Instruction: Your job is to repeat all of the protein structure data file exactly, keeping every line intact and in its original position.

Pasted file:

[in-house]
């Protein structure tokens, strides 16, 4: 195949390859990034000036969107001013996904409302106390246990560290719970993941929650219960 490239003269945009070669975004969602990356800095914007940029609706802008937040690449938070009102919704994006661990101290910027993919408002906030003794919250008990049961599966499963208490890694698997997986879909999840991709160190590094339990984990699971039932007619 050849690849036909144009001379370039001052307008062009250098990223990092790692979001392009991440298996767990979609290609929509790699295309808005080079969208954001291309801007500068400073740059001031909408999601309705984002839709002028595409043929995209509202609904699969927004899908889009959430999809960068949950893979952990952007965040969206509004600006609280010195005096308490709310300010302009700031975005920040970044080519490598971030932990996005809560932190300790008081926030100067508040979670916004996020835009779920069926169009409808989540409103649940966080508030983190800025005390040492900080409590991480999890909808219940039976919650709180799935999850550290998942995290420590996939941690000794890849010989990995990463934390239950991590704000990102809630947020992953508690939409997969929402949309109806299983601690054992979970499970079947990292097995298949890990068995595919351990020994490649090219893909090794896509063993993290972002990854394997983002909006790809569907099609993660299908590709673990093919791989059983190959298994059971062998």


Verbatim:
[in-house]
């Protein structure tokens, strides 16, 4: 195949390859990034000036969107001013996904409302106390246990560290719970993941929650219960 490239003269945009070669975004969602990356800095914007940029609706802008937040690449938070009102919704994006661990101290910027993919408002906030003794919250008990049961599966499963208490890694698997997986879909999840991709160190590094339990984990699971039932007619 050849690849036909144009001379370039001052307008062009250098990223990092790692979001392009991440298996767990979609290609929509790699295309808005080079969208954001291309801007500068400073740059001031909408999601309705984002839709002028595409043929995209509202609904699969927004899908889009959430999809960068949950893979952990952007965040969206509004600006609280010195005096308490709310300010302009700031975005920040970044080519490598971030932990996005809560932190300790008081926030100067508040979670916004996020835009779920069926169009409808989540409103649940966080508030983190800025005390040492900080409590991480999890909808219940039976919650709180799935999850550290998942995290420590996939941690000794890849010989990995990463934390239950991590704000990102809630947020992953508690939409997969929402949309109806299983601690054992979970499970079947990292097995298949890990068995595919351990020994490649090219893909090794896509063993993290972002990854394997983002909006790809569907099609993660299908590709673990093919791989059983190959298994059971062998």